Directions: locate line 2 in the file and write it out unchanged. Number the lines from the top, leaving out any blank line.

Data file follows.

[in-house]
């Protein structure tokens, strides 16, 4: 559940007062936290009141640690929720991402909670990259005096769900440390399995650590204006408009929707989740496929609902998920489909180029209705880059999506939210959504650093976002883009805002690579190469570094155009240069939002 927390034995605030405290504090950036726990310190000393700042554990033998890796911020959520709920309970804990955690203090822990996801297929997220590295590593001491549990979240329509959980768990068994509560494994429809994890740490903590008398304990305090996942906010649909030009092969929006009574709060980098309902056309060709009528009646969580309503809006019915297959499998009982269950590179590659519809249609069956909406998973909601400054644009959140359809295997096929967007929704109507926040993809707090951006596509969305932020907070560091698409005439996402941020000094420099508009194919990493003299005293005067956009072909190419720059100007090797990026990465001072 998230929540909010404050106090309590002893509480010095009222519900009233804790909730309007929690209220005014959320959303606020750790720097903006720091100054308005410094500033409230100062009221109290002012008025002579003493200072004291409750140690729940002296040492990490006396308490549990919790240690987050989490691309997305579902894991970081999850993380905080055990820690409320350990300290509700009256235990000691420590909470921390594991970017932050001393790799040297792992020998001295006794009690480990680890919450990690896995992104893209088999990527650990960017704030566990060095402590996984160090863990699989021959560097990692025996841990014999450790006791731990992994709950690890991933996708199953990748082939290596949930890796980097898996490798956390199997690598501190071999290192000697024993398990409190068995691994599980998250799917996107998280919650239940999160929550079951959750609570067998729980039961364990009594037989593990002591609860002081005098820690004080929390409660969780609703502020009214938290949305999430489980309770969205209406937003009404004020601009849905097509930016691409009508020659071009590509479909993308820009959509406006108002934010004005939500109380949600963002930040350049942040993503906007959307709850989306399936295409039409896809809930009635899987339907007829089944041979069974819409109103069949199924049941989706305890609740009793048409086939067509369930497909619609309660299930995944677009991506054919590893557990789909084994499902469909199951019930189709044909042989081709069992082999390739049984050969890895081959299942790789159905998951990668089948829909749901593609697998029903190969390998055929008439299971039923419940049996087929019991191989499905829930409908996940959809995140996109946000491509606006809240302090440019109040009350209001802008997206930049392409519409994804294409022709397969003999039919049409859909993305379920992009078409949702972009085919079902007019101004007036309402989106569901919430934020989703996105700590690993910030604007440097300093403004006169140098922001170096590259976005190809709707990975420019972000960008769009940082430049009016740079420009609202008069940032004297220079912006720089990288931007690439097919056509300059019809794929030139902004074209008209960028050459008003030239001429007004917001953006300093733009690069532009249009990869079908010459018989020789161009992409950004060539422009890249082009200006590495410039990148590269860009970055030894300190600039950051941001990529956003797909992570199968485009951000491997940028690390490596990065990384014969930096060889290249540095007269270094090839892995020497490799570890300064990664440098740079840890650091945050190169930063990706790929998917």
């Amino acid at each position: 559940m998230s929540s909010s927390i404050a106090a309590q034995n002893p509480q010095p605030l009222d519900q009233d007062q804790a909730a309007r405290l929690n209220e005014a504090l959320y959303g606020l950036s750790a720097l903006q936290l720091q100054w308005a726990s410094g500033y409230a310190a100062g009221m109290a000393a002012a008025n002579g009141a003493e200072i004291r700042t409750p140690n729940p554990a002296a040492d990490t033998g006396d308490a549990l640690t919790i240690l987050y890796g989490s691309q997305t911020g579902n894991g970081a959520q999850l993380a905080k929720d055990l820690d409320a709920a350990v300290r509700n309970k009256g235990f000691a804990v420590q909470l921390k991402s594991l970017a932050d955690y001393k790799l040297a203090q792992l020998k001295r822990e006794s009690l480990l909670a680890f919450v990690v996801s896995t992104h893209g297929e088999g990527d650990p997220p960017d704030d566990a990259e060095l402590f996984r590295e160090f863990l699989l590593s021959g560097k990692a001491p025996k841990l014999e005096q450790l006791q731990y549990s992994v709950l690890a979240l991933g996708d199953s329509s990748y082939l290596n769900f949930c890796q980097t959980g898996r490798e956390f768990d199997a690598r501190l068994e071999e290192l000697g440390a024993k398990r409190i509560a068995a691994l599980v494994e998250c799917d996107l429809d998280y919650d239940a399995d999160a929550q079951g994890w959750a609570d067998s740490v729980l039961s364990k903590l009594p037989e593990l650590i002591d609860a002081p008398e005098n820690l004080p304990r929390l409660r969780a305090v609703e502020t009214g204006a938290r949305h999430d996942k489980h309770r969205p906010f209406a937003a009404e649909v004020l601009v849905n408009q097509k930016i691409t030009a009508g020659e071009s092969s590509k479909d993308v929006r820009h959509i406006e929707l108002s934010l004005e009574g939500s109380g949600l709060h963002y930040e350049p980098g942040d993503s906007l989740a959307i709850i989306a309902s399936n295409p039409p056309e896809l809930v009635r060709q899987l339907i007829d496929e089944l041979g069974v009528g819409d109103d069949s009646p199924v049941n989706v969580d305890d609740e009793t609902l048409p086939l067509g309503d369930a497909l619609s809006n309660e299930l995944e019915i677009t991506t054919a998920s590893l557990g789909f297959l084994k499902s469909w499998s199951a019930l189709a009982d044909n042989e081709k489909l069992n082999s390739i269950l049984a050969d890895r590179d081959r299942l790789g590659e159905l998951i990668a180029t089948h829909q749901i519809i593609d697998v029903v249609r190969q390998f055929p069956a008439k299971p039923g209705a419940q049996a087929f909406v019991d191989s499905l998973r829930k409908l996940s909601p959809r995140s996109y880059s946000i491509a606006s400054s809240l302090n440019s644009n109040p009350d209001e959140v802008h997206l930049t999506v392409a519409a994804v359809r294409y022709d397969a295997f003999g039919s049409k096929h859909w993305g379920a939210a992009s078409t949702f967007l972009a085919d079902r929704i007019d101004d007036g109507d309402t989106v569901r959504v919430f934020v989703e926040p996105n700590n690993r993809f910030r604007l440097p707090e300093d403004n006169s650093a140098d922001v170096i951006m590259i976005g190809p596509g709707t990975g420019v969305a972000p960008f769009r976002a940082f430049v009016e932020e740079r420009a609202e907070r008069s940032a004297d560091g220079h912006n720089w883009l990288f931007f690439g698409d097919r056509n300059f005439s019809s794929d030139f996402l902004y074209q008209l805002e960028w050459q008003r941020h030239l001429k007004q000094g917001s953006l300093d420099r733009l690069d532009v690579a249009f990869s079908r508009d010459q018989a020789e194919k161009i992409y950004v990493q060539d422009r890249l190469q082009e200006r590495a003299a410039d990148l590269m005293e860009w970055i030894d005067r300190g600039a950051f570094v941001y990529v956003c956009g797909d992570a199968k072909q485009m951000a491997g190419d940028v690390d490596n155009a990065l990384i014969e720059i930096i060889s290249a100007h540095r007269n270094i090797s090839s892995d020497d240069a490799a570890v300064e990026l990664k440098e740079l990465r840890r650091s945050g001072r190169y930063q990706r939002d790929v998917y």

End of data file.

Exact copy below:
């Protein structure tokens, strides 16, 4: 559940007062936290009141640690929720991402909670990259005096769900440390399995650590204006408009929707989740496929609902998920489909180029209705880059999506939210959504650093976002883009805002690579190469570094155009240069939002 927390034995605030405290504090950036726990310190000393700042554990033998890796911020959520709920309970804990955690203090822990996801297929997220590295590593001491549990979240329509959980768990068994509560494994429809994890740490903590008398304990305090996942906010649909030009092969929006009574709060980098309902056309060709009528009646969580309503809006019915297959499998009982269950590179590659519809249609069956909406998973909601400054644009959140359809295997096929967007929704109507926040993809707090951006596509969305932020907070560091698409005439996402941020000094420099508009194919990493003299005293005067956009072909190419720059100007090797990026990465001072 998230929540909010404050106090309590002893509480010095009222519900009233804790909730309007929690209220005014959320959303606020750790720097903006720091100054308005410094500033409230100062009221109290002012008025002579003493200072004291409750140690729940002296040492990490006396308490549990919790240690987050989490691309997305579902894991970081999850993380905080055990820690409320350990300290509700009256235990000691420590909470921390594991970017932050001393790799040297792992020998001295006794009690480990680890919450990690896995992104893209088999990527650990960017704030566990060095402590996984160090863990699989021959560097990692025996841990014999450790006791731990992994709950690890991933996708199953990748082939290596949930890796980097898996490798956390199997690598501190071999290192000697024993398990409190068995691994599980998250799917996107998280919650239940999160929550079951959750609570067998729980039961364990009594037989593990002591609860002081005098820690004080929390409660969780609703502020009214938290949305999430489980309770969205209406937003009404004020601009849905097509930016691409009508020659071009590509479909993308820009959509406006108002934010004005939500109380949600963002930040350049942040993503906007959307709850989306399936295409039409896809809930009635899987339907007829089944041979069974819409109103069949199924049941989706305890609740009793048409086939067509369930497909619609309660299930995944677009991506054919590893557990789909084994499902469909199951019930189709044909042989081709069992082999390739049984050969890895081959299942790789159905998951990668089948829909749901593609697998029903190969390998055929008439299971039923419940049996087929019991191989499905829930409908996940959809995140996109946000491509606006809240302090440019109040009350209001802008997206930049392409519409994804294409022709397969003999039919049409859909993305379920992009078409949702972009085919079902007019101004007036309402989106569901919430934020989703996105700590690993910030604007440097300093403004006169140098922001170096590259976005190809709707990975420019972000960008769009940082430049009016740079420009609202008069940032004297220079912006720089990288931007690439097919056509300059019809794929030139902004074209008209960028050459008003030239001429007004917001953006300093733009690069532009249009990869079908010459018989020789161009992409950004060539422009890249082009200006590495410039990148590269860009970055030894300190600039950051941001990529956003797909992570199968485009951000491997940028690390490596990065990384014969930096060889290249540095007269270094090839892995020497490799570890300064990664440098740079840890650091945050190169930063990706790929998917």